Pinnacle Speakers, a unique family owned and operated business since 1976, designs and manufactures speakers famous for their sterling sound. Our products combine superior technologies with artistic expertise, supported by extended warranties, the longest of any major speaker brand. We are proud to provide a personal service philosophy that's unprecedented in these times, and in this highly automated world.

"Few Others Come Close"
"Not merely competitive in their category - They sit smack on top of it and few others come close."
"It sounded close to perfect"
"Most impressive"

Pinnacle Quantum/Subsonic Speaker System
Metal sats mate with the best baby sub in show biz.

by Mark Fleischmann, Home Theater July 2002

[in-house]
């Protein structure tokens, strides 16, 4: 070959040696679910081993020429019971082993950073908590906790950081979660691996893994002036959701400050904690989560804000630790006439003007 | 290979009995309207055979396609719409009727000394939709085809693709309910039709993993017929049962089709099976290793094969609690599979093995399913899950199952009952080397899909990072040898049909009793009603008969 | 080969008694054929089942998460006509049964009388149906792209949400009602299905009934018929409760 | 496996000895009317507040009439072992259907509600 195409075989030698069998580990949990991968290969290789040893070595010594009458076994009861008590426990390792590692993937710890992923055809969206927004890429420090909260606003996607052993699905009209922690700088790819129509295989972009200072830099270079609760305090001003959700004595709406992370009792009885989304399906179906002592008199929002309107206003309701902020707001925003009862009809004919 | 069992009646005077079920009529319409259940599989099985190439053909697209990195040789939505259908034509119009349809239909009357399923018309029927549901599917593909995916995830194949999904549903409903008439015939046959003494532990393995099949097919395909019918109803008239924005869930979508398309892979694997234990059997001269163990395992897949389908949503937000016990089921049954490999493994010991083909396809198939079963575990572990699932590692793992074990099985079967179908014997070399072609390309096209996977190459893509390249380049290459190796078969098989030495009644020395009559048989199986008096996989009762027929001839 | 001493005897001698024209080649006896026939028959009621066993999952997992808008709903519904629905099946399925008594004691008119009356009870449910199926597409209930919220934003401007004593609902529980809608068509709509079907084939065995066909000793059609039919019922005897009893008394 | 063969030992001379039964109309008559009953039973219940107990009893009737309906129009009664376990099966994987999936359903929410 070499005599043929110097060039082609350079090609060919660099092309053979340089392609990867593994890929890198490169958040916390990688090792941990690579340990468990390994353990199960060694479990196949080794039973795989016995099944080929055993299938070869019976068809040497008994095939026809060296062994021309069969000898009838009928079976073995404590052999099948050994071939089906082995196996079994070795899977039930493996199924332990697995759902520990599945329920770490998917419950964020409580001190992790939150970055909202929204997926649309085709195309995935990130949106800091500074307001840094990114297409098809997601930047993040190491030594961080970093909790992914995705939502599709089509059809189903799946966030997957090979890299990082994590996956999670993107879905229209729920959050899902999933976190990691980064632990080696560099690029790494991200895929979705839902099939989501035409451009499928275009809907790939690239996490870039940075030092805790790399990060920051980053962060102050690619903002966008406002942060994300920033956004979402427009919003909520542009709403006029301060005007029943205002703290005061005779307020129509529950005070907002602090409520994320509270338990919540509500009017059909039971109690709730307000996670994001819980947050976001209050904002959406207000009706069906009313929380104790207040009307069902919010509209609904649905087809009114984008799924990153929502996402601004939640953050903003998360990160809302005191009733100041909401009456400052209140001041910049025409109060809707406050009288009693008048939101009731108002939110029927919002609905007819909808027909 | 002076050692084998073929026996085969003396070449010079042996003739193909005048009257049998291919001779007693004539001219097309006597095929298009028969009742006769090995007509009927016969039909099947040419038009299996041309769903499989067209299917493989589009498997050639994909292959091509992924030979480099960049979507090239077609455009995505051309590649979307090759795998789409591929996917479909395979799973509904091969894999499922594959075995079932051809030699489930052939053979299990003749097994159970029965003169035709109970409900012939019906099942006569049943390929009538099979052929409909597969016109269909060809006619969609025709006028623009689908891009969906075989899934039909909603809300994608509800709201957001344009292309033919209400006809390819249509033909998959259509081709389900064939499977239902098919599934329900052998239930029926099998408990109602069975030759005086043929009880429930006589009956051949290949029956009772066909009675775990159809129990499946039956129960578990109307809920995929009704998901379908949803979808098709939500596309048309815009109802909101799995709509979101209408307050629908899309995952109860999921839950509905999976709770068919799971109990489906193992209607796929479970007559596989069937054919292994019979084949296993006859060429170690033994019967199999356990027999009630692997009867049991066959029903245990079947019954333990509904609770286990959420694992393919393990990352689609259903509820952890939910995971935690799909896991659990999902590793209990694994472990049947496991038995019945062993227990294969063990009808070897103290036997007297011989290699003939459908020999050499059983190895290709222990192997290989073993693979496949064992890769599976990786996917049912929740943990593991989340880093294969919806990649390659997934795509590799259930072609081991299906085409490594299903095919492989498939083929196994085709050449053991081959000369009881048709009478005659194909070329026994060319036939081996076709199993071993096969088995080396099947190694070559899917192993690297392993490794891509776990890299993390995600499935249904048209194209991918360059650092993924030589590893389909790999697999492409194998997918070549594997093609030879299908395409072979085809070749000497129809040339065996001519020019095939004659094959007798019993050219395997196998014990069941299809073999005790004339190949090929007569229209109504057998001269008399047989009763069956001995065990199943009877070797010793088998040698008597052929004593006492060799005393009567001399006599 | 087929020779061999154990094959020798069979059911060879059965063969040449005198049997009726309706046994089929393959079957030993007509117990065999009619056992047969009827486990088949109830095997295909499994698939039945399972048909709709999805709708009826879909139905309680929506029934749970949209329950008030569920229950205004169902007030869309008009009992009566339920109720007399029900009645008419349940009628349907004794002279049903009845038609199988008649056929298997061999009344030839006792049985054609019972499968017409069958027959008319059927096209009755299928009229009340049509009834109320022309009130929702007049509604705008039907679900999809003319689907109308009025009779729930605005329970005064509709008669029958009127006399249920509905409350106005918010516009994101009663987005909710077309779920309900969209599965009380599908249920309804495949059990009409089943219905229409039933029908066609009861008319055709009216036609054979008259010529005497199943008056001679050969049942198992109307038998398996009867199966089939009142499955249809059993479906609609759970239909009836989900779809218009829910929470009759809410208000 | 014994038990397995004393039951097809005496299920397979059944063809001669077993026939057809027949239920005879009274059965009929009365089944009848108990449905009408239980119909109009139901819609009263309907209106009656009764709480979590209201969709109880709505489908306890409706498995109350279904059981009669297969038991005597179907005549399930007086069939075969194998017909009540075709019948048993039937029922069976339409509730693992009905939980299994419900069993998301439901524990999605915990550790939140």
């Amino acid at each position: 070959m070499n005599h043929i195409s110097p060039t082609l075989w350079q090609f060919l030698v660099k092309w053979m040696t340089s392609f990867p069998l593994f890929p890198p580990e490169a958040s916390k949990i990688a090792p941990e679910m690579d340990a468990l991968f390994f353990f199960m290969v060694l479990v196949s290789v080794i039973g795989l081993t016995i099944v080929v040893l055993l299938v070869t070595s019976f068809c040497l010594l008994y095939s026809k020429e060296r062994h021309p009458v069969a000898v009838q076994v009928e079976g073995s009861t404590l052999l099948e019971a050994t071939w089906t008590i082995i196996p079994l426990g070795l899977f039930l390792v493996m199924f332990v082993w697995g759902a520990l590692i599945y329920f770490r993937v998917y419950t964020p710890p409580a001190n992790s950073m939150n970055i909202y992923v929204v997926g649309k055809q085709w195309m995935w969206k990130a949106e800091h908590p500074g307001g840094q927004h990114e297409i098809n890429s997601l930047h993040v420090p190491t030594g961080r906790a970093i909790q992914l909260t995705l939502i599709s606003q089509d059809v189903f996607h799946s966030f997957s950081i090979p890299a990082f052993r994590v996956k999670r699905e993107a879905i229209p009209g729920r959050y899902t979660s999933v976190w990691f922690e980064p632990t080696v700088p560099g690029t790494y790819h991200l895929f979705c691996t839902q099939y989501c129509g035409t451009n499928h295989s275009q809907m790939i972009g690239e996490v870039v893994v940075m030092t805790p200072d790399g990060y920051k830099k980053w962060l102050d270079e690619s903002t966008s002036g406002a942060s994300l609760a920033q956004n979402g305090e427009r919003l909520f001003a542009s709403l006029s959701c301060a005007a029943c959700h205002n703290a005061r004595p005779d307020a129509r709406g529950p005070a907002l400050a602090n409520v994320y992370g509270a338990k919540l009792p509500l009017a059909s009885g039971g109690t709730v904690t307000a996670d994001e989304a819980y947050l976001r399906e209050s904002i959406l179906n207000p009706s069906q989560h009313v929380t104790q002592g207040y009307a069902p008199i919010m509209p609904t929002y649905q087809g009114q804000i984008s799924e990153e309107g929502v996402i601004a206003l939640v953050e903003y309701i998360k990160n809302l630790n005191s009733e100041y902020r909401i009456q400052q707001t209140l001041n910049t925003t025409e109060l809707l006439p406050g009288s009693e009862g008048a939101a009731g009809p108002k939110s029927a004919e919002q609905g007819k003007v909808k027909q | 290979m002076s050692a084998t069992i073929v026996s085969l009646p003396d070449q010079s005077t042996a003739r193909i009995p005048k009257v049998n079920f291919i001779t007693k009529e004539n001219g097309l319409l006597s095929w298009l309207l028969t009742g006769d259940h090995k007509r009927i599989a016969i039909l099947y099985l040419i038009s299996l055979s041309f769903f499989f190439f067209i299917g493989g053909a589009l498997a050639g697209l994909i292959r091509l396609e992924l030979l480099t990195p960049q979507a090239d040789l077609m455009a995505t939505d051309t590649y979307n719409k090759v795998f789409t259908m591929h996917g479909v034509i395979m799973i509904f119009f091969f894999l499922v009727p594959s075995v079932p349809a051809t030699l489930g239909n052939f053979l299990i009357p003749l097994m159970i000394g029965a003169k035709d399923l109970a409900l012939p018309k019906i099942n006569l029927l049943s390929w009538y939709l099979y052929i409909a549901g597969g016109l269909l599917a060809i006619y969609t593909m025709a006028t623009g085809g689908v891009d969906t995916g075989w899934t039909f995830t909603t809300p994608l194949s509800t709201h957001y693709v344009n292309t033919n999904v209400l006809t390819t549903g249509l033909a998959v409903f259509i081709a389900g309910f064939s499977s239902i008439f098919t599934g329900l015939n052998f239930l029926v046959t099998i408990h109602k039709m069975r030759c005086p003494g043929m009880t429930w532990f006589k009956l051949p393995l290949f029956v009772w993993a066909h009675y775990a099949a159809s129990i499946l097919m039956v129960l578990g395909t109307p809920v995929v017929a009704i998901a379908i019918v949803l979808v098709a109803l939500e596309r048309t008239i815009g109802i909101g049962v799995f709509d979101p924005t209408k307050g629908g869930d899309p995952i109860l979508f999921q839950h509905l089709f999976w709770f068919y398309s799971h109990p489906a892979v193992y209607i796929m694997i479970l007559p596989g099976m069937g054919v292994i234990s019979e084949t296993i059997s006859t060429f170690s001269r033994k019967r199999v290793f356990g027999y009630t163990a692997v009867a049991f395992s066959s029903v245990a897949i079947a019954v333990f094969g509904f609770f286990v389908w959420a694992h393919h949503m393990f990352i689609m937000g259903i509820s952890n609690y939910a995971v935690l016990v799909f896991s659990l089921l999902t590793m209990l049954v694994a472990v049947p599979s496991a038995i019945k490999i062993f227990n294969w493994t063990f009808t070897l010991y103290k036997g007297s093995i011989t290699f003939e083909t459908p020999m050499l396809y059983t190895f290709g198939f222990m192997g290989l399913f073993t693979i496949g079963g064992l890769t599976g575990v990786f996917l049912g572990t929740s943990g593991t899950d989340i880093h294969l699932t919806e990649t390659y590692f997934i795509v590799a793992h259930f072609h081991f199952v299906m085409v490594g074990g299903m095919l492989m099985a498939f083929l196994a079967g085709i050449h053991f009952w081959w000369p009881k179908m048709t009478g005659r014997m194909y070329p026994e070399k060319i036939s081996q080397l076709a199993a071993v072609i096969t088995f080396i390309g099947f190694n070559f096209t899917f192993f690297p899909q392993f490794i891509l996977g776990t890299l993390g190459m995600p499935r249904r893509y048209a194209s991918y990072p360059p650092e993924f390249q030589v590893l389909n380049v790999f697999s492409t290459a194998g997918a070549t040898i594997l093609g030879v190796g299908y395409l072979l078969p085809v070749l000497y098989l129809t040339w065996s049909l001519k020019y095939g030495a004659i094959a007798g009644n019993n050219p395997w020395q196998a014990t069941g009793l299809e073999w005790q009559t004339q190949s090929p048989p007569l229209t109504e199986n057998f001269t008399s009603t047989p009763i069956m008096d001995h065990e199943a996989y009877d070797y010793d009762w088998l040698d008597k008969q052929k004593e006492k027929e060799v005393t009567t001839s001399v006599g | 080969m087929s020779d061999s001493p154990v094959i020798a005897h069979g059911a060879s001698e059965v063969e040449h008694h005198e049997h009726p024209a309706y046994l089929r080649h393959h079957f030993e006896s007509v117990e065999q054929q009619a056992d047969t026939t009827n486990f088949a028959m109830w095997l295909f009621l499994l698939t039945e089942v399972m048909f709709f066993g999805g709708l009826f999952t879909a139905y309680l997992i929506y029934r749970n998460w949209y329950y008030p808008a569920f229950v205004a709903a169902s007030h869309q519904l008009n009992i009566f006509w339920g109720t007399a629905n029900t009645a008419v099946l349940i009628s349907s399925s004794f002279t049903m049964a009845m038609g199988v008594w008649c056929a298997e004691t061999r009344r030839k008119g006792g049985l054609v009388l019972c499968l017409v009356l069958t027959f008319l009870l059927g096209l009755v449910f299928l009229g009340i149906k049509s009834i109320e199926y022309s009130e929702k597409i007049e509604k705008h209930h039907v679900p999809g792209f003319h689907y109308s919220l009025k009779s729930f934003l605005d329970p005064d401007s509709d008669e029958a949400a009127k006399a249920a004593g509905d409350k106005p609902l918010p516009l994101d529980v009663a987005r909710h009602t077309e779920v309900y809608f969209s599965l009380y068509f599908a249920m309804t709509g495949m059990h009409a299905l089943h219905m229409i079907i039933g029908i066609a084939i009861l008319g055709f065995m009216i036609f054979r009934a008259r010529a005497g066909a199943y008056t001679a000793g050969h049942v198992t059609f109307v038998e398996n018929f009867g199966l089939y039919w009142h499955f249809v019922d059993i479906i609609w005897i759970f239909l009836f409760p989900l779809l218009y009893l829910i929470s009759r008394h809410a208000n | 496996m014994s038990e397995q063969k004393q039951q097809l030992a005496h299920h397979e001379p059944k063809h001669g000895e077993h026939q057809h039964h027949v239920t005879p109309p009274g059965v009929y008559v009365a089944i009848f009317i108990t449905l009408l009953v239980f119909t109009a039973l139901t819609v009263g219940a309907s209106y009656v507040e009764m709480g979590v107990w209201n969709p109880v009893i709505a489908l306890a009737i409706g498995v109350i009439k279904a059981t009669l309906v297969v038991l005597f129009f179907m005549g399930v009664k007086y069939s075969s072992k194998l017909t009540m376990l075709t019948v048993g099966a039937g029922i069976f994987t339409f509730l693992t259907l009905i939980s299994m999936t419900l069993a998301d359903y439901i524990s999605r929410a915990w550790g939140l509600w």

I'm old enough to remember the era when loudspeakers were particleboard tombstones that came only in pairs. With years and years of surround-speaker reviews under my belt, I look back to those times and laugh. Nowadays my editors literally couldn't pay me to assemble a surround system from floor-standing speakers. I'll make an exception for a system anchored by a good pair of powered towers, but rarely, very rarely. My reference speakers are bookshelf-sized (although I use them on stands, of course), and that's the type of speaker I specialize in reviewing. Bass is something I get out of a subwoofer. What I want my satellite speakers to deliver is a big, open, versatile midrange with a garnish of high-frequency extension.